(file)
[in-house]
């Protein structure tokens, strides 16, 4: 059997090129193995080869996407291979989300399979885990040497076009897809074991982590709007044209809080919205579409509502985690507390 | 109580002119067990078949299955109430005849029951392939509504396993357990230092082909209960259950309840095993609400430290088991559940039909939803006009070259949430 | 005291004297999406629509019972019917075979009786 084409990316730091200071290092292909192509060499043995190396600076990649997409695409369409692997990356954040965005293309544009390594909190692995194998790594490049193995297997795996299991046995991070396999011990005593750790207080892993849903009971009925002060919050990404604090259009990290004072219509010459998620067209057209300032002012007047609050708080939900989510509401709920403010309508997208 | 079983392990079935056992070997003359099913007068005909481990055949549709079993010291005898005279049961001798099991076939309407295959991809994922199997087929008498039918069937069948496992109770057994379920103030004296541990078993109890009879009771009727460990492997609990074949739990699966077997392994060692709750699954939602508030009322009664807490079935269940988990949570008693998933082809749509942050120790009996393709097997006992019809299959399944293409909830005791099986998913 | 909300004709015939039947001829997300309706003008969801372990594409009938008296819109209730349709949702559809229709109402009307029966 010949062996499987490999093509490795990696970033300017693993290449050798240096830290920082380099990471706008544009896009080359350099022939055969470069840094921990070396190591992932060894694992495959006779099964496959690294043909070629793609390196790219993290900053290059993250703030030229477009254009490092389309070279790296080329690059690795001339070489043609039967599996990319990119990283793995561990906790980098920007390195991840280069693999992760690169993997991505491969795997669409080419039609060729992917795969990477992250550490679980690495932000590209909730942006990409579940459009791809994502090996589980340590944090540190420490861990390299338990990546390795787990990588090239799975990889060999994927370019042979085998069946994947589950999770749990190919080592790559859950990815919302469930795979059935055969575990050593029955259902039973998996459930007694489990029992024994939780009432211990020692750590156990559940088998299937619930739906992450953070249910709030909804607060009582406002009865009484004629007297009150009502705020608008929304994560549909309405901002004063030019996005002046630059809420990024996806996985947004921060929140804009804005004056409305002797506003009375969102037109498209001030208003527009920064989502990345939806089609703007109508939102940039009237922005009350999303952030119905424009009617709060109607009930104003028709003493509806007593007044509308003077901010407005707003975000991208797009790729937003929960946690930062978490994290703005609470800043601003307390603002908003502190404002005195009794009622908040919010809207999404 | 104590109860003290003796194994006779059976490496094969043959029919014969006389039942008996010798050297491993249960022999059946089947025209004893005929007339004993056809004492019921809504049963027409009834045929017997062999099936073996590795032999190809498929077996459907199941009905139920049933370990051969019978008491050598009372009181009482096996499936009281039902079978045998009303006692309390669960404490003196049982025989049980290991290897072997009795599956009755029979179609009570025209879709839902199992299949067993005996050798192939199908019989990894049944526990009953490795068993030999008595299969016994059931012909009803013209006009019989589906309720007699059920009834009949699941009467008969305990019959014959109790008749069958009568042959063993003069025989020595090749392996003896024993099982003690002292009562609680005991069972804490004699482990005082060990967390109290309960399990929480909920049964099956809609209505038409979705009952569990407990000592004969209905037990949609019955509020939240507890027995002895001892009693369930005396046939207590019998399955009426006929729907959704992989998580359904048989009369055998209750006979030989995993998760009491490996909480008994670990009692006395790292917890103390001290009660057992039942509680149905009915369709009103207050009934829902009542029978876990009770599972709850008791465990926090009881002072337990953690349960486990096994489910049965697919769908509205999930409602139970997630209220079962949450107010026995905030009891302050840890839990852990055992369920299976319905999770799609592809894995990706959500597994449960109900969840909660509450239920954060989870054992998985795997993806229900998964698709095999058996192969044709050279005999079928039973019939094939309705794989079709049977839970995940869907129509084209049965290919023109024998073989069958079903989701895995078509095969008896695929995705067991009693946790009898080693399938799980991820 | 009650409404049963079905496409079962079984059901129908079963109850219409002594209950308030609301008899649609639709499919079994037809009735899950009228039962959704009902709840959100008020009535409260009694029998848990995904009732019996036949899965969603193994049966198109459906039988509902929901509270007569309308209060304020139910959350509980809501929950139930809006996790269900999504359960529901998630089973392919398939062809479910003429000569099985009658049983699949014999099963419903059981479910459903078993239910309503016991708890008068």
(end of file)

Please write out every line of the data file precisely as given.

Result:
[in-house]
């Protein structure tokens, strides 16, 4: 059997090129193995080869996407291979989300399979885990040497076009897809074991982590709007044209809080919205579409509502985690507390 | 109580002119067990078949299955109430005849029951392939509504396993357990230092082909209960259950309840095993609400430290088991559940039909939803006009070259949430 | 005291004297999406629509019972019917075979009786 084409990316730091200071290092292909192509060499043995190396600076990649997409695409369409692997990356954040965005293309544009390594909190692995194998790594490049193995297997795996299991046995991070396999011990005593750790207080892993849903009971009925002060919050990404604090259009990290004072219509010459998620067209057209300032002012007047609050708080939900989510509401709920403010309508997208 | 079983392990079935056992070997003359099913007068005909481990055949549709079993010291005898005279049961001798099991076939309407295959991809994922199997087929008498039918069937069948496992109770057994379920103030004296541990078993109890009879009771009727460990492997609990074949739990699966077997392994060692709750699954939602508030009322009664807490079935269940988990949570008693998933082809749509942050120790009996393709097997006992019809299959399944293409909830005791099986998913 | 909300004709015939039947001829997300309706003008969801372990594409009938008296819109209730349709949702559809229709109402009307029966 010949062996499987490999093509490795990696970033300017693993290449050798240096830290920082380099990471706008544009896009080359350099022939055969470069840094921990070396190591992932060894694992495959006779099964496959690294043909070629793609390196790219993290900053290059993250703030030229477009254009490092389309070279790296080329690059690795001339070489043609039967599996990319990119990283793995561990906790980098920007390195991840280069693999992760690169993997991505491969795997669409080419039609060729992917795969990477992250550490679980690495932000590209909730942006990409579940459009791809994502090996589980340590944090540190420490861990390299338990990546390795787990990588090239799975990889060999994927370019042979085998069946994947589950999770749990190919080592790559859950990815919302469930795979059935055969575990050593029955259902039973998996459930007694489990029992024994939780009432211990020692750590156990559940088998299937619930739906992450953070249910709030909804607060009582406002009865009484004629007297009150009502705020608008929304994560549909309405901002004063030019996005002046630059809420990024996806996985947004921060929140804009804005004056409305002797506003009375969102037109498209001030208003527009920064989502990345939806089609703007109508939102940039009237922005009350999303952030119905424009009617709060109607009930104003028709003493509806007593007044509308003077901010407005707003975000991208797009790729937003929960946690930062978490994290703005609470800043601003307390603002908003502190404002005195009794009622908040919010809207999404 | 104590109860003290003796194994006779059976490496094969043959029919014969006389039942008996010798050297491993249960022999059946089947025209004893005929007339004993056809004492019921809504049963027409009834045929017997062999099936073996590795032999190809498929077996459907199941009905139920049933370990051969019978008491050598009372009181009482096996499936009281039902079978045998009303006692309390669960404490003196049982025989049980290991290897072997009795599956009755029979179609009570025209879709839902199992299949067993005996050798192939199908019989990894049944526990009953490795068993030999008595299969016994059931012909009803013209006009019989589906309720007699059920009834009949699941009467008969305990019959014959109790008749069958009568042959063993003069025989020595090749392996003896024993099982003690002292009562609680005991069972804490004699482990005082060990967390109290309960399990929480909920049964099956809609209505038409979705009952569990407990000592004969209905037990949609019955509020939240507890027995002895001892009693369930005396046939207590019998399955009426006929729907959704992989998580359904048989009369055998209750006979030989995993998760009491490996909480008994670990009692006395790292917890103390001290009660057992039942509680149905009915369709009103207050009934829902009542029978876990009770599972709850008791465990926090009881002072337990953690349960486990096994489910049965697919769908509205999930409602139970997630209220079962949450107010026995905030009891302050840890839990852990055992369920299976319905999770799609592809894995990706959500597994449960109900969840909660509450239920954060989870054992998985795997993806229900998964698709095999058996192969044709050279005999079928039973019939094939309705794989079709049977839970995940869907129509084209049965290919023109024998073989069958079903989701895995078509095969008896695929995705067991009693946790009898080693399938799980991820 | 009650409404049963079905496409079962079984059901129908079963109850219409002594209950308030609301008899649609639709499919079994037809009735899950009228039962959704009902709840959100008020009535409260009694029998848990995904009732019996036949899965969603193994049966198109459906039988509902929901509270007569309308209060304020139910959350509980809501929950139930809006996790269900999504359960529901998630089973392919398939062809479910003429000569099985009658049983699949014999099963419903059981479910459903078993239910309503016991708890008068």